Circulating Des-gamma-carboxy prothrombin is not associated with cardiovascular calcification or stiffness: The Multi-Ethnic Study of Atherosclerosis (MESA) (Danziger J et al.)

Atherosclerosis recently published a new study that examines the role of vitamin K-dependent protein (VKPD) activity in preventing cardiovascular calcification. While the study has its merits, it is believed flawed parameters and measurements produced negative results and that more study needs to be done.

Using an elevated ankle-brachial index (ABI) as a measure of medial vascular calcification, the authors performed a case-cohort analysis within the Multi-Ethnic Study of Atherosclerosis, measuring Desgamma-carboxy prothrombin (DCP) to estimate VKDP activity. In secondary analyses of the weighted subcohort, they examined the cross-sectional associations between DCP and prevalent vascular calcification of the coronary vessels, aortic and mitral valves, and aortic wall, and with vascular stiffness.

The results showed, in adjusted analysis, cases (n . 104) had 0.21 ng/ml (_0.94e0.52) lower DCP concentrations than the subcohort (n . 613). Furthermore, amongst the 717 participants in the weighted cohort, VKDP activity was not associated with coronary artery, mitral valve, aortic valve or aortic wall calcification, nor was it associated with vascular stiffness.

To that end, the authors conclude “Our negative results do not support a role of circulating VKDP activity in cardiovascular calcification in community-dwelling adults.”

However, Dr. Katarzyna Maresz, president of the International Science and Health Foundation, expressed that this study has a number of flaws that could mislead the public. For example, while this study identifies it examines VKDPs, it only looked at intakes of Vitamin K1, and not Vitamin K2, which was shown in The Rotterdam Study to correlate with improving high cardiovascular calcification and cardiovascular risk.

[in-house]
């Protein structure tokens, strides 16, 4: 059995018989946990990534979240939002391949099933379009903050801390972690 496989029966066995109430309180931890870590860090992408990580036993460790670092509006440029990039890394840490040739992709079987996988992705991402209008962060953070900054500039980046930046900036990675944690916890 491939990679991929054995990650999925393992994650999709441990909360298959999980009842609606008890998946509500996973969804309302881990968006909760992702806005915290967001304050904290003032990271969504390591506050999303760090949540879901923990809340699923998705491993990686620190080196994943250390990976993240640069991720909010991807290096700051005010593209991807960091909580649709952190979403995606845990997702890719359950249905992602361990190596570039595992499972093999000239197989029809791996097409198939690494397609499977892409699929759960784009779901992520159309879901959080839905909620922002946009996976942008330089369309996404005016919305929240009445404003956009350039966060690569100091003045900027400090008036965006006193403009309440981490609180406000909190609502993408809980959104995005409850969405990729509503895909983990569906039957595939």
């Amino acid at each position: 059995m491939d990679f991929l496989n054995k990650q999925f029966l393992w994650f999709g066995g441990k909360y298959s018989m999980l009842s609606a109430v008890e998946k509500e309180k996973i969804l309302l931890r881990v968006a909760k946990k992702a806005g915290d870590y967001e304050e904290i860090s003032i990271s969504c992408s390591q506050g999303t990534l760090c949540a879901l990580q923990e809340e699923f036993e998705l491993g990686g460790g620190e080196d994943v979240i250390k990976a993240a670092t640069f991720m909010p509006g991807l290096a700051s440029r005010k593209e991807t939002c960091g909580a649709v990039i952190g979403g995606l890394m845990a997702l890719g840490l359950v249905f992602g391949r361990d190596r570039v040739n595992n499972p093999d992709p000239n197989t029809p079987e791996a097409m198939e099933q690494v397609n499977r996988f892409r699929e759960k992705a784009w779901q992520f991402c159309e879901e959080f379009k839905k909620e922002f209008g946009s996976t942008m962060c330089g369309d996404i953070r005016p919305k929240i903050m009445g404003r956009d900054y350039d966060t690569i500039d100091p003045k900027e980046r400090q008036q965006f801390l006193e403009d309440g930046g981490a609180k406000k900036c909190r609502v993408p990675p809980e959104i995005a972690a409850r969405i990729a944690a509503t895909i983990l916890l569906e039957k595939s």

“Moreover, very interesting will be to see the activity of extrahepatic VKDP such as osteocalcin or dpucMGP, which will correlate with total vitamin K status,” says Dr. Maresz. “It is not surprising for me that hepatic VKDP, such as DCP, does not correlate with cardiovascular calcification or stiffness. The biologic function of DCP is not known. However, DCP is used as a marker of risk assessment of patients with chronic liver disease for development of hepatocellular carcinoma (HCC) and to evaluate K status in, for example, ‘kidney patients.’”

Further, she explains it has been shown before in the case of MGP, the only good marker to evaluate calcification is tucMGP and not, for example, dpucMGP, which correlated with K deficiency. Her opinion is it might be possible to find the correlation between tucMGP and calcification in this population.

“The paper’s conclusion can lead the reader to believe that all VKDP do not correlate with cardiovascular calcification or stiffness, which with huge probability is not true in the case of extrahepatic VKDP,” says Dr. Maresz.


Danziger J, Young RL, Shea KM, Duprez DA, Jacobs DR, Tracey RP, Joachim HI, Jenny NS, Mukamal KJ. Circulating Des-gamma-carboxy prothrombin is not associated with cardiovascular calcification or stiffness: The Multi-Ethnic Study of Atherosclerosis (MESA). Atherosclerosis 252 (2016) 68-74.


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